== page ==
Monday, August 27, 2007

Use Pricing to Get the Traffic Moving in Manhattan!

Ken Livingstone argues in "Clear Up the Congestion-Pricing Gridlock" (New York Times , July 2, 2007) that New York City could learn from London. Pricing entry into the city would reduce congestion sufficiently to more than make up for the burden of the tax.

He tells us that four years ago, "London’s business district was undergoing rapid growth, but it was at capacity in terms of traffic. Efforts to channel more cars into the city center simply led to ever lower traffic speeds, which in turn led to business losses and a decrease in quality of life. Simultaneously, carbon emissions were mounting because of the inefficiency of engine use.

In 2003, London put in place a £5 (about $9) a day congestion charge for all cars that entered the center city (the charge is now £8). This led to an immediate drop of 70,000 cars a day in the affected zone. Traffic congestion fell by almost 20 percent. Emissions of the greenhouse gas carbon dioxide were cut by more than 15 percent.

The negative side effects predicted by opponents never materialized. The retail sector in the zone has seen increases in sales that have significantly exceeded the national average. London’s theater district, which largely falls within the zone, has been enjoying record audiences. People are still flocking to London — they’re simply doing so in more efficient and less polluting ways."

Attack of the worms

In the developing world simple things have enormous impact. Worms (the kind you get inside you) reduce productivitiy whether we are talking about manufacturing or learning in school. Nicholas D. Kristof writes in the International Herald Tribune that "Here in Congo, one study found that 82 percent of children have worms, and partly as a consequence 70 percent are anemic."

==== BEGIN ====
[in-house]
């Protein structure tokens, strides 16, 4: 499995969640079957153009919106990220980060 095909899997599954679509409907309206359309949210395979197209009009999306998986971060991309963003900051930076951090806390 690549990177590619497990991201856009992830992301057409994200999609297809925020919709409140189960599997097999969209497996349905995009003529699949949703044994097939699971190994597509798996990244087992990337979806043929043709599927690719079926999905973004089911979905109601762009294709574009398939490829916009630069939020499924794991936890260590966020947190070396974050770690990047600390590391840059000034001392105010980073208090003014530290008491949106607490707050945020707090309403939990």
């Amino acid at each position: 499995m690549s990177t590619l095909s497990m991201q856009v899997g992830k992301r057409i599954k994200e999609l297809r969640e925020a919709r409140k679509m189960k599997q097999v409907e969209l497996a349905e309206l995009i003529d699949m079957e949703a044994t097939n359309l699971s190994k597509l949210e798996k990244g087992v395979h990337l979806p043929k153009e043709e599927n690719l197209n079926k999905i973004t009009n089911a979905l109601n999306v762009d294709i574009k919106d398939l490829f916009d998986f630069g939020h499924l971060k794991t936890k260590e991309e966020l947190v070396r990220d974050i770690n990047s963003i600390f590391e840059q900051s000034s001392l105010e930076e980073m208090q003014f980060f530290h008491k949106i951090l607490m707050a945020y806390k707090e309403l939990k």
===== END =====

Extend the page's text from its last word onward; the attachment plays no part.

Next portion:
The whole editorial is well worth reading.

Sunday, August 26, 2007

Bloomberg: Dollar Falls on Reduced Concern Housing Will Slow Global Growth by Bo Nielsen

Dollar Falls on Reduced Concern Housing Will Slow Global Growth
By Bo Nielsen

Aug. 25 (Bloomberg) -- The dollar fell the most against the euro since March on diminished concern that U.S. housing weakness will slow global growth.

The yen posted its biggest weekly decline versus the euro since 2003 as investors returned to carry trades in which they borrow in Japan to invest in higher-yielding assets elsewhere. Global stocks rose and volatility fell as traders increased bets the Federal Reserve will cut rates in September.

``Things are calming down sufficiently enough for the market to go back to the trades that dominated prior to the shake-out: buying other currencies against the yen and selling the dollar,'' said Brian Dolan, chief currency strategist at, a unit of online currency trading firm Gain Capital in Bedminster, New Jersey, with about $250 million in funds under management.

The dollar dropped 1.5 percent this week to $1.3675 per euro, for the biggest weekly decline since mid-March. The dollar rose 1.8 percent to 116.44 yen. The yen plummeted 3.4 percent to 159.26 per euro, for the biggest loss since September 2003.

Monday, August 20, 2007

The Fed Uses a Less Used Weapon in its Arsenol

Friday, the Federal Reserve cut the discount rate and the stock market soared. The Dow was up 233 points. Today (Monday) it appears that Asian stock markets are following suit. The market in Sydney is up 2.33%. Tokyo closed 3% higher and Hong Kong almost 6%.

The Fed reduce the rate it charges its member banks to borrow from it. Its more usual tool is open market operations: buying and selling government securities.

Shiller comments on the Housing Bubble

Sunday, August 12, 2007

Is this the August Before anoter Black Monday Tuesday?

In August, 1987, the Economist magazine ran a cover that looked like the poster of a horror movie entitled "The Return of Inflation." The U.S. stock market started falling culminating in the crash of October 20th ("Black Monday".) From August to Black Monday the Dow Jones fell a thousand points (when a thousand points was a lot.) Five hundred of those points were lost on October 20th.

Are we on the same path?

The U.S. housing bubble has ended with a large amount of mortgage backed securities backed by subprime mortgages that are turning sour. Hedge funds and other investment funds are holding large amounts of these. As they try and sell these securities, they are finding there is no market. This global run from risk is causing treasury securities to rise in price and the world's central bankers rush in shoring up the liquidity of their banking systems.

Listen to Phil Resler, Chief Economist of Nomura Securities, discusses the current liquidity scare with the Wall Street Journal's Phil Izzo and David Wessel.

The S&P 500 may seem cheap at 17 times earnings, but it spent most of my life below 15x.